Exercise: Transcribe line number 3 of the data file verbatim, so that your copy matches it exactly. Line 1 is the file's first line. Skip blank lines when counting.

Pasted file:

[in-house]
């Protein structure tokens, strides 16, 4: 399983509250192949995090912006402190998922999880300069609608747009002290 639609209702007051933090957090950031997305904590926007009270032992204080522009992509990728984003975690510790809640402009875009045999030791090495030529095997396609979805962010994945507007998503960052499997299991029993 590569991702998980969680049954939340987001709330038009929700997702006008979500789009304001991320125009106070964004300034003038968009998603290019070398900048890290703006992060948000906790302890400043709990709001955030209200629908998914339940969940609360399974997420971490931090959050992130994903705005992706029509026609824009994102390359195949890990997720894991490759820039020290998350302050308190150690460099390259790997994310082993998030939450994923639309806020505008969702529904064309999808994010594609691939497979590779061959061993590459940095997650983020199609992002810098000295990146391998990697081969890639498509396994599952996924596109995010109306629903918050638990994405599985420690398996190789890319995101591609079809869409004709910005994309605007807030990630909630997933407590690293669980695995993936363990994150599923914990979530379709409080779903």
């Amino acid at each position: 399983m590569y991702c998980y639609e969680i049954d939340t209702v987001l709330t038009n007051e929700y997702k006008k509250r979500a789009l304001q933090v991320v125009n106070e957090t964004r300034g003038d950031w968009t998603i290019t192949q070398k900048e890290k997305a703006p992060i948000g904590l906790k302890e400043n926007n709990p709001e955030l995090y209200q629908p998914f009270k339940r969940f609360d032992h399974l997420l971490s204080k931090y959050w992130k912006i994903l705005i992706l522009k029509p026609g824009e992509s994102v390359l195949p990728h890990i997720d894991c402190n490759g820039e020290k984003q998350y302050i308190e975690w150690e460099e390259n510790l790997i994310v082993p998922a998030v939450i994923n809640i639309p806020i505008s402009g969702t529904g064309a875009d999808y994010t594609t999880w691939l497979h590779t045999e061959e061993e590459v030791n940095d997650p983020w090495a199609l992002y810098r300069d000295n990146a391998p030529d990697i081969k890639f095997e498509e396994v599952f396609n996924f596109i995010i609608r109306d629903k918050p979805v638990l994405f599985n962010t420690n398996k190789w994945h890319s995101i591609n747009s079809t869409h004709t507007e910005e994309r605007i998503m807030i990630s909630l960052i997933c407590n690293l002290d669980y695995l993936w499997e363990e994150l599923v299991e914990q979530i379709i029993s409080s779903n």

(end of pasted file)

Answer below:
């Amino acid at each position: 399983m590569y991702c998980y639609e969680i049954d939340t209702v987001l709330t038009n007051e929700y997702k006008k509250r979500a789009l304001q933090v991320v125009n106070e957090t964004r300034g003038d950031w968009t998603i290019t192949q070398k900048e890290k997305a703006p992060i948000g904590l906790k302890e400043n926007n709990p709001e955030l995090y209200q629908p998914f009270k339940r969940f609360d032992h399974l997420l971490s204080k931090y959050w992130k912006i994903l705005i992706l522009k029509p026609g824009e992509s994102v390359l195949p990728h890990i997720d894991c402190n490759g820039e020290k984003q998350y302050i308190e975690w150690e460099e390259n510790l790997i994310v082993p998922a998030v939450i994923n809640i639309p806020i505008s402009g969702t529904g064309a875009d999808y994010t594609t999880w691939l497979h590779t045999e061959e061993e590459v030791n940095d997650p983020w090495a199609l992002y810098r300069d000295n990146a391998p030529d990697i081969k890639f095997e498509e396994v599952f396609n996924f596109i995010i609608r109306d629903k918050p979805v638990l994405f599985n962010t420690n398996k190789w994945h890319s995101i591609n747009s079809t869409h004709t507007e910005e994309r605007i998503m807030i990630s909630l960052i997933c407590n690293l002290d669980y695995l993936w499997e363990e994150l599923v299991e914990q979530i379709i029993s409080s779903n």